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by Muriel Larson

Mary Slessor, a pert, blue-eyed, red-haired girl in Scotland, had always felt called of God to go to the black people in Calabar, Africa, to bring them the gospel of Jesus Christ. When she was a young girl, she learned that many cannibal tribes there had not yet heard about Jesus Christ. And white men risked being on the menu for supper if they dared to venture into the interior!

"Some day I will go and tell them about the Lord Jesus," she vowed. And finally, when she was 27, the day came when she boarded a ship headed for Africa with the blessings of a mission.
Since missionaries had not yet pushed into the dangerous unexplored wilderness where the real savages lived, Mary contented herself with seeking to reach the people in the settled towns where the missions were located, especially in Duke Town.

After a while she began making trips to some outlying stations. Her joy and love for the Lord shone in her face and spoke through her halting voice, as she sought for the right words in the native language. Soon great crowds were coming to see and hear the white "Ma."
Mary was appalled at the heathen customs she saw. The chiefs of the villages had many wives and slaves over whom they held the power of life and death. Another missionary told her, "Many are cannibals. When a chief dies, his wives and slaves must have their heads cut off, and they are buried with him."

The custom that caused Mary the greatest anguish of heart, however, was that of killing twin babies and driving the mothers out to die. They did this for fear of evil spirits.

She started rescuing the twin babies and mothers before they could be murdered, and she took them into her home. After a while, the natives saw that Mary went unharmed by evil spirits in spite of all the twin babies and mothers all around her. They also saw how healthy the children were, and as a result they gave up the practice of killing twin babies and their mothers.

But Mary still had the burden on her heart to go into the unexplored wilderness, Okoyong; and finally the mission board grated permission for her to go. A king who had turned to Christ, King Eyo Honesty VII, offered her his royal canoe, and he fitted it out especially for her.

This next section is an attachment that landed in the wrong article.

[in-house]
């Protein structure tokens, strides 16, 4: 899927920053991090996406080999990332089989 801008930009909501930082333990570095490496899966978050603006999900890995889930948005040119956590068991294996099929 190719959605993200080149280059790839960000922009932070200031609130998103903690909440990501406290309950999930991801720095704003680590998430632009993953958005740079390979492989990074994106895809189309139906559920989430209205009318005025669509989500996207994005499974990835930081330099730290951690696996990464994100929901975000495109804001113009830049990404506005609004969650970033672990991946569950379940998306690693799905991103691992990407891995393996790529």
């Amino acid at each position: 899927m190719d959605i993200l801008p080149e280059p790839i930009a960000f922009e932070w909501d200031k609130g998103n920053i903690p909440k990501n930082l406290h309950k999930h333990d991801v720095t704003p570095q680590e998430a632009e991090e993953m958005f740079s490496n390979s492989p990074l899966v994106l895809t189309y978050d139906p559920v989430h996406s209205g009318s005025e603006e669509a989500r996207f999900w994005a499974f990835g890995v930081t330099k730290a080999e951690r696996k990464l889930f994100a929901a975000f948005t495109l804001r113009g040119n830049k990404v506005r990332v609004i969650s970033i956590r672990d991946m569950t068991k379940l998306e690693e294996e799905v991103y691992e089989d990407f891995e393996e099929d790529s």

Up the river she went, with only the native rowers accompanying her. The natives at a village she finally reached were deeply impressed that she had had enough courage to come to them alone.

The people were given over to drunkenness, witchcraft, murder, warring, and wickedness of every kind. As Mary went through the jungles telling them about Jesus Christ, many turned to Christ and their way of life was changed. Gradually all the chiefs and people came to look to her for guidance and wisdom, and she was able to put a stop to some terrible customs and wars.

Then Mary met Charles Morrison, a mission teacher at Duke Town. Although Mary was quite a bit older than he, they fell in love. Charles asked Mary to marry him.

Mary raised her blue eyes to his. "I will, Charles," she answered, "if the Lord will permit."

"What do you mean?" he asked.

"We will have to get permission from the mission board for you to join me in my work in the jungles, for I am sure the Lord would not have me leave that."

"I'm willing to join you in that work, Mary," Charles exclaimed eagerly. Then a sober look came over his face. "But what if the board says I can't? Would you join me in the work in Duke Town?"

Mary shook her head emphatically. "Oh, Charles, you know I couldn't! The Lord has opened a marvelous door for me among the jungle people. I must continue telling them about Christ and leading them out of their terrible heathen customs! To leave a field like Okoyong without a worker in order to go to one with a dozen workers, where the people have the Bible and plenty of privileges--oh, I just couldn't do it. You know that!"

Charles knew it, and that made him love her even more.
Mary wrote concerning this matter: "I lay it all in God's hands and will take from Him what He sees best for His work in Okoyong. My life was laid on the altar for those people long ago, and I would not take back one jot or tittle of it. If it be for His glory and the advantage of His cause there to let another join in it, I will be grateful. If not, I will try to be grateful, as the Lord knows best."

The board disapproved of the marriage. Thus Mary's dream of love, marriage, and family was shattered. But humbly she said, "What the Lord ordains is right." And the heartache she suffered no one ever knew.

Charles was broken by the disappointment, and soon his health failed. He returned to his home in England, and after a while he died.

Mary went on to become the first missionary to the real cannibal land. She pressed ever deeper into the mysterious, weird forest and met more and more tribes given over the heathen practice of cannibalism. Perhaps because she was a lone woman and did not pose the threat that a man might, she was able to travel unharmed by these fierce cannibals. Thus she was able to bring them the good news of Christ that turned multitudes from darkness to light--from cannibalism to Christ.

Two books were found among Mary's treasured keepsakes after her death. One contained the initials "M.S." and "C.M.," and the other contained the signatures, "Mary Slessor" and "Charles Morrison."





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